Led by Microsoft Corp. and IBM, a group of companies last week announced a new Web services specification for handling security in Web services environments.
At Burton Group Inc.s Catalyst conference in San Francisco, IBM, Microsoft, BEA Systems Inc., RSA Security Inc. and VeriSign Inc. announced the publication of the Web Services-Federation specification, another in a series of standards IBM and Microsoft outlined in the Web services security road map they co-authored last year.
Karla Norsworthy, director of e-business technology at IBM, in Armonk, N.Y., said WS-Federation enables developers to manage trust relationships across enterprises that use different types of security solutions. “Were announcing the crown jewel of the Web services security road map, the Web Services-Federation specification,” said Norsworthy. “These specifications are solutions that hold together Web services security [WS-Security], Trust [WS-Trust], the security part of Policy [WS-Policy] into allowing this kind of federation so that our clients can do successful business process integration and have the security part come easy.”
Steven VanRoekel, director of Web services at Microsoft, in Redmond, Wash., said, “From a Microsoft perspective this is the technology that will enable TrustBridge.” TrustBridge is Microsofts upcoming technology that will allow organizations to share user identities across business boundaries, officials said. “WS-Federation is built to be extensible to utilize any broad range of identification mechanisms, like Passport, like SAML [Security Assertion Markup Language] or like anything else in between,” said VanRoekel.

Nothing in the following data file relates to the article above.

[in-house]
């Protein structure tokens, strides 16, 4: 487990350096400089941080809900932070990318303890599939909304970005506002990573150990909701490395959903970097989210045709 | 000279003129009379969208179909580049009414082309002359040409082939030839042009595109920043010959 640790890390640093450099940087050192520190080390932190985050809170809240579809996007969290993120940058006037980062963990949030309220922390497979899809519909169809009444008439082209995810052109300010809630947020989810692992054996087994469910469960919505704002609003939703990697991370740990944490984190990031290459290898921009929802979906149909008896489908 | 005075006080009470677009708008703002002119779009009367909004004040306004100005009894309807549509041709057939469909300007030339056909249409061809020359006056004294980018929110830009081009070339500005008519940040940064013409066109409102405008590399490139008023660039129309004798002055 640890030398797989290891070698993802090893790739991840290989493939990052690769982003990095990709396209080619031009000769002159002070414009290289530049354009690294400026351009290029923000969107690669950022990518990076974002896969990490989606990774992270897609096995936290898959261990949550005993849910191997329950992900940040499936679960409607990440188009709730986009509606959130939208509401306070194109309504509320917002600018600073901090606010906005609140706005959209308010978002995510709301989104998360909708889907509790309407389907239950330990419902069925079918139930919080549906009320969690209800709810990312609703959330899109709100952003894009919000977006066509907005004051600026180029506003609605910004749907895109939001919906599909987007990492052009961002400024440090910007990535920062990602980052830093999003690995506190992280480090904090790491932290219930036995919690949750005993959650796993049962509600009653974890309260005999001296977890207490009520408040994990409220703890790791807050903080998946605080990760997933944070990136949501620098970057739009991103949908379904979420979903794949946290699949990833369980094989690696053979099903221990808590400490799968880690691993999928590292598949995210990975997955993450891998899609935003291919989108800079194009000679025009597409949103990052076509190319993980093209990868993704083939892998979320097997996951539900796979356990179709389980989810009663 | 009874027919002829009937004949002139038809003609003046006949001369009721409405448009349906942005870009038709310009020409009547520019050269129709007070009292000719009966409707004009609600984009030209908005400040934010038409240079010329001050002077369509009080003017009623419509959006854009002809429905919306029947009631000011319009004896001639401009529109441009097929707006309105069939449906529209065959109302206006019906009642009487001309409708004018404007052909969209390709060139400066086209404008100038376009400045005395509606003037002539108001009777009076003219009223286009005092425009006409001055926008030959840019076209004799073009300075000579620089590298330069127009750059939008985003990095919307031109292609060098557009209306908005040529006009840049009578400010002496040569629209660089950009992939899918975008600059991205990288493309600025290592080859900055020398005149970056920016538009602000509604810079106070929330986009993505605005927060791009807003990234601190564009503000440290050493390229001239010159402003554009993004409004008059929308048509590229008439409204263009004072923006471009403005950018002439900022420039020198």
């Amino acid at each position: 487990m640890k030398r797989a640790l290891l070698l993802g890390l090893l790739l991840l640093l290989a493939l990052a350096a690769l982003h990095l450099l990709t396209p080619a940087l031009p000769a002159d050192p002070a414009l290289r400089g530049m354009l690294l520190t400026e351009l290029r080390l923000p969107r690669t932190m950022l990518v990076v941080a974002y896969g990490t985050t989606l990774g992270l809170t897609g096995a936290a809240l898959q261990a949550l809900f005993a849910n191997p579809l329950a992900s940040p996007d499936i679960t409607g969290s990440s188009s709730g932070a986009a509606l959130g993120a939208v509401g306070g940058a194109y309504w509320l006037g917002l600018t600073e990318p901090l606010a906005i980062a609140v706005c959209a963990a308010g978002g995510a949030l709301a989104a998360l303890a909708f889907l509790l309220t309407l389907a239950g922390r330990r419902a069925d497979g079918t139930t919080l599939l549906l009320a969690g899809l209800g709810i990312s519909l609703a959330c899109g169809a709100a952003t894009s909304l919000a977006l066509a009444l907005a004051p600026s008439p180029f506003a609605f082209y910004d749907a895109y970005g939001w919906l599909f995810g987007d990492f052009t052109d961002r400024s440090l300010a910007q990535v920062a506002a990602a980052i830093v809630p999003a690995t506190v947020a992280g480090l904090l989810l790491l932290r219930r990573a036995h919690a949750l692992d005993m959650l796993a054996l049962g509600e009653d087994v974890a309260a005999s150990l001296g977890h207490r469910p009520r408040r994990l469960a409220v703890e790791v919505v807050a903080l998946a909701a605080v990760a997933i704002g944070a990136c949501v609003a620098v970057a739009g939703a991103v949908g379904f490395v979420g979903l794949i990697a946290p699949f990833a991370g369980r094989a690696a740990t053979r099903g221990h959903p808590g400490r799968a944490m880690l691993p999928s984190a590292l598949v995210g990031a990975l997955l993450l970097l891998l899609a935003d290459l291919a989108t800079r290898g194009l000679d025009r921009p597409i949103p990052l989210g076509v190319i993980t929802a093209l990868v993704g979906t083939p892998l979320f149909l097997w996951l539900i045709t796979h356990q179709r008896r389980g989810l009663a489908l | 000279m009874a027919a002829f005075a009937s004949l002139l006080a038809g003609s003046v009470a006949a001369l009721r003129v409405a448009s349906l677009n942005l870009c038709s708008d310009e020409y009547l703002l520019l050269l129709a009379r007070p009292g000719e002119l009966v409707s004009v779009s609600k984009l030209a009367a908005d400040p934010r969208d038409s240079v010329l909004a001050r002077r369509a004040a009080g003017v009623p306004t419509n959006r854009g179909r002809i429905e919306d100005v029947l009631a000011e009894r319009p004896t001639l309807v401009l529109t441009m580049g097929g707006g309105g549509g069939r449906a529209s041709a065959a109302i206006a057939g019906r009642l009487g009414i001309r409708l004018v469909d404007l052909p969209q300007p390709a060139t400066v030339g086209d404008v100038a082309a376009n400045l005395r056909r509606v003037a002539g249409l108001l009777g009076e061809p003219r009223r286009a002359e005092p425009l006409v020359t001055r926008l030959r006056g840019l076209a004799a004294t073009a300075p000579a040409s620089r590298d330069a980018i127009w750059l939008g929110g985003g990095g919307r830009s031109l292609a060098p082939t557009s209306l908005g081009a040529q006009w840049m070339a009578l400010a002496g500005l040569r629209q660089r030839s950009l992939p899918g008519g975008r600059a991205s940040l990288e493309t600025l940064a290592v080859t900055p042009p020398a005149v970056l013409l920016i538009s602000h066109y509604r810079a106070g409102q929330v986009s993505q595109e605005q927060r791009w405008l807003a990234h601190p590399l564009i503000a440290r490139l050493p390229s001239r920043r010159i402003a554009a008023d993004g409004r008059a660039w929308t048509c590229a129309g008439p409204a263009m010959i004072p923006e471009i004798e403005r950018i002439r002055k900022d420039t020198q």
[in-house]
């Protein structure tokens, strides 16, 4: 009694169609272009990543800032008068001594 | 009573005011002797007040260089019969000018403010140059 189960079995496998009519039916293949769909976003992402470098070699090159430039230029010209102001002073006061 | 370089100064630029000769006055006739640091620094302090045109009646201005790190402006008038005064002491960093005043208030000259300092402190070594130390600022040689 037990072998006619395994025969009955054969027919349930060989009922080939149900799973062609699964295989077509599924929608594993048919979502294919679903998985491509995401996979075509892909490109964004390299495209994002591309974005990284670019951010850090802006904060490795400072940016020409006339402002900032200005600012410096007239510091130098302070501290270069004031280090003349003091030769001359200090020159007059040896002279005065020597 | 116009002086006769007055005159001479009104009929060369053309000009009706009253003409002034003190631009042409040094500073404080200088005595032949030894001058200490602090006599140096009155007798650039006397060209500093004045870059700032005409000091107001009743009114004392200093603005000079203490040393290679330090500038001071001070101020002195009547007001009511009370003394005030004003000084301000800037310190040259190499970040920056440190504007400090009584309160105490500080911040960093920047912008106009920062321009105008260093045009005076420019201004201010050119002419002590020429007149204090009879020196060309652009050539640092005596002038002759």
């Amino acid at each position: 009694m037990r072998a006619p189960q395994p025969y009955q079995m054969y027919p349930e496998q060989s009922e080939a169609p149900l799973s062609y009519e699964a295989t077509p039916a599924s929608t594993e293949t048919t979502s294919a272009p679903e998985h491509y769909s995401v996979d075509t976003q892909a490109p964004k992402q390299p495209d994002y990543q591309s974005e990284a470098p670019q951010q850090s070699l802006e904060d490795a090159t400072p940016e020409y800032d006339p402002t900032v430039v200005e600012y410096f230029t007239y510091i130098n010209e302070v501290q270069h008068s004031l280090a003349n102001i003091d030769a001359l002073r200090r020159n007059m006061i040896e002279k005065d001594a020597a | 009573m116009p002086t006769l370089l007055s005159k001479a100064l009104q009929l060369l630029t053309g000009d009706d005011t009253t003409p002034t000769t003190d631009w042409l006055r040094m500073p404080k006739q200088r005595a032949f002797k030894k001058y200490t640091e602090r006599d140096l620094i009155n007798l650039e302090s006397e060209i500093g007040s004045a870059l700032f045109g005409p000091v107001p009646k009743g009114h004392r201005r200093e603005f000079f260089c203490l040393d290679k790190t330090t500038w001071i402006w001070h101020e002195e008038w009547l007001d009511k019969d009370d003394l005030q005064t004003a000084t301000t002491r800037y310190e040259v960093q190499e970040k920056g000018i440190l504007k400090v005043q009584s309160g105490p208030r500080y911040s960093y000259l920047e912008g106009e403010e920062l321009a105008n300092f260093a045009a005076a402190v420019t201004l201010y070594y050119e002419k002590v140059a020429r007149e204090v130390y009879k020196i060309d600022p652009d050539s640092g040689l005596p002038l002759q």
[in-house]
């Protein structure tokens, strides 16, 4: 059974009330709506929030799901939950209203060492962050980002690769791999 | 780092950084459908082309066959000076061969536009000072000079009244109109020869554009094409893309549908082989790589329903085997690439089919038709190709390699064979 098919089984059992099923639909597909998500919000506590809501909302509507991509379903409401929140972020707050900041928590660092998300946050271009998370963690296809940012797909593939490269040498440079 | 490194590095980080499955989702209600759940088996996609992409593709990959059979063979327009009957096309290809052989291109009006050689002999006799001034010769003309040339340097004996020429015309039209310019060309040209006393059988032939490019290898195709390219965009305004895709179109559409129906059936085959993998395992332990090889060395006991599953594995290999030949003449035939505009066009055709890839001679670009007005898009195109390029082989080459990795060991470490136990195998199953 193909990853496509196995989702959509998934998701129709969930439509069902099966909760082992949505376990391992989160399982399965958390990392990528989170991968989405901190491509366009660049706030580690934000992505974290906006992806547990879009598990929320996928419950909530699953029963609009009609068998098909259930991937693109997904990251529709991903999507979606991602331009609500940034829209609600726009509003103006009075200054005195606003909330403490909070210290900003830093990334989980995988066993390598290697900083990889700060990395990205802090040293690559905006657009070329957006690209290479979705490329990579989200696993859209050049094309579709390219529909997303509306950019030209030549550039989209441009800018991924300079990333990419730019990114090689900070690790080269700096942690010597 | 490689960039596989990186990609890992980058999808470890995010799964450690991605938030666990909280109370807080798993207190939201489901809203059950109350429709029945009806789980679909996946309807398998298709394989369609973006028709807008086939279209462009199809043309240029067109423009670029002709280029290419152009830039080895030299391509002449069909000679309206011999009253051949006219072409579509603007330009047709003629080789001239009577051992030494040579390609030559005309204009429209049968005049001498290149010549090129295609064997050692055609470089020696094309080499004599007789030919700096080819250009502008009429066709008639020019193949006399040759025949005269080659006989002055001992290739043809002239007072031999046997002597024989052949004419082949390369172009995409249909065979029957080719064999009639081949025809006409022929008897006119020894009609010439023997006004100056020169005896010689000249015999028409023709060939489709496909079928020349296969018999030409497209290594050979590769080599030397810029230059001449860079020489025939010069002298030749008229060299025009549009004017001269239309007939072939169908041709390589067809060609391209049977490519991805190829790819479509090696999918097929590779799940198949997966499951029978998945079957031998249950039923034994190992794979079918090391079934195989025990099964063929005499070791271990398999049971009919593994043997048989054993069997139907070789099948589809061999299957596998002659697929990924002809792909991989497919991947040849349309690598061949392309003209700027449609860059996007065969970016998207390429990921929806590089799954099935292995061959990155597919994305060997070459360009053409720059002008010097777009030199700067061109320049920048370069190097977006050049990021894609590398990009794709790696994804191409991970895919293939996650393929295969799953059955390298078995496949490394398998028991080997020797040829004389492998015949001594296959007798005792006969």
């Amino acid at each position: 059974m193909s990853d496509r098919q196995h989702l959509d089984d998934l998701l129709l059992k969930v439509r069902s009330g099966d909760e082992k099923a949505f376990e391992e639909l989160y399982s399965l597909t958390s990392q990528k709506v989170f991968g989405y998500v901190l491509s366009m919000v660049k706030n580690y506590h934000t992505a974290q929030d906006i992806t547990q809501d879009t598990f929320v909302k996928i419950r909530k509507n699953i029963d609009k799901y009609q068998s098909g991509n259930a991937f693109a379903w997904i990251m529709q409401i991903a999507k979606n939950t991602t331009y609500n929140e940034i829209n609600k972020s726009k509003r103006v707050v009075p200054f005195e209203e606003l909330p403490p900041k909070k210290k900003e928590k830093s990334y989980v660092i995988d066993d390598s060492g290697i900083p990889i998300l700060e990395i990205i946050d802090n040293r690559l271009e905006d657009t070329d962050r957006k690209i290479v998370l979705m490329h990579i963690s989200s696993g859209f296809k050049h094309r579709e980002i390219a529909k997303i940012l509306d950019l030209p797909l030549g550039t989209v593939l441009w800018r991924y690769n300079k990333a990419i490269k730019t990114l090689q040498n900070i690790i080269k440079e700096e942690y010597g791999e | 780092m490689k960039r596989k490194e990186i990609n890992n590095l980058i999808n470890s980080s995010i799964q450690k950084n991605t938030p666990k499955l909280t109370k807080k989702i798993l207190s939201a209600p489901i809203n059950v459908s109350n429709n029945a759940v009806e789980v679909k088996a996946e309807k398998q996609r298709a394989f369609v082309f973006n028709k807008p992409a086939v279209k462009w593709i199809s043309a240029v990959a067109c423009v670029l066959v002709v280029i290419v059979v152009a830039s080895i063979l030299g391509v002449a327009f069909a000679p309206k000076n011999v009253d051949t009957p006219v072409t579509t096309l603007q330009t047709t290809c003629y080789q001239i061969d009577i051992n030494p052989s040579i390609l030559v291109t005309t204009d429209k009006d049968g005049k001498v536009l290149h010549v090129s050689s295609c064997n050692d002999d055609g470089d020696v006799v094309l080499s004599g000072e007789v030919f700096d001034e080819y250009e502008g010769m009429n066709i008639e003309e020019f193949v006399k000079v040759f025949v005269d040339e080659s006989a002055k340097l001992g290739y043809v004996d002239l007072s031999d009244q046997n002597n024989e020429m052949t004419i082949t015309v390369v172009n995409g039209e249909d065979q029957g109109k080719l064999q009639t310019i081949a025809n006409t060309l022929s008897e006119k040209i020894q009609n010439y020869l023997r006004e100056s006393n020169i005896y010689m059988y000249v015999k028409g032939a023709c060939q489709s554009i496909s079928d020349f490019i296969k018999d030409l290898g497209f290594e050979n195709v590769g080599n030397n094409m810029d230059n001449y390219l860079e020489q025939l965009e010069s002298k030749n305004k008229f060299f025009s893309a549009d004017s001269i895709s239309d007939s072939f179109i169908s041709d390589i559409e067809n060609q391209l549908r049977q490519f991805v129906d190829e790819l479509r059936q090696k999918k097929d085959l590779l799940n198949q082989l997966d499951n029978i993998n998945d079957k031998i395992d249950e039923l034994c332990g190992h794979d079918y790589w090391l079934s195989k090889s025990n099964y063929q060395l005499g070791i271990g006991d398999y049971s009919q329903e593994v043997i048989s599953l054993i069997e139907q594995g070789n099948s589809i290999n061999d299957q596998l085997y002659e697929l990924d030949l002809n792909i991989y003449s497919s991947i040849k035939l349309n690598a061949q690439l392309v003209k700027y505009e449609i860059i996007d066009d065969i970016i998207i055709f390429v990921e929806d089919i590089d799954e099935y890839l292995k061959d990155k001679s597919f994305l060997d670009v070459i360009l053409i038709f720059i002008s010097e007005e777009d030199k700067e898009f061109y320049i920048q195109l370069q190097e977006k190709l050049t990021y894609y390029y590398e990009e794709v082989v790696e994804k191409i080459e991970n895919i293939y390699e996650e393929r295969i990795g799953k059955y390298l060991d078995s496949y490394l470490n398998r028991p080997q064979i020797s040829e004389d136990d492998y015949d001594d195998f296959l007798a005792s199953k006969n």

Meanwhile, IBM will integrate WS-Federation into its WebSphere and Tivoli product lines, Norsworthy said.
Jason Bloomberg, an analyst with ZapThink LLC, a Cambridge, Mass., market researcher, said a question surrounding WS-Federation is how it will play out alongside the Liberty Alliances ID-Federation Framework.
“Liberty is further along in its work on federation specifications, and there are a good number of companies—in particular, non-IT companies—that back Liberty. Clearly, because identity federation means getting dissimilar identity mechanisms to work together, it doesnt make sense to have more than one identity federation standard,” Bloomberg said. “Only time will tell which approach will win out.”
And some went even further to call the Microsoft-IBM-led initiative hype. “WS-Federation is designed to tie together independent islands of authentication,” said Eugene Kuznetsov, chief technology officer and chairman of DataPower Technology Inc., also in Cambridge. “This is pure marketing; nobody needs this right now. Today enterprises are working with known trading partners with known identity schemes and certificate authorities. This is just another letter for the Web services alphabet soup mix that will tend to confuse more than it will help enterprises struggling to secure their Web services. Businesses need pragmatic and practical solutions to solve the Web services security problem—and there are ways to secure their XML Web services applications today.”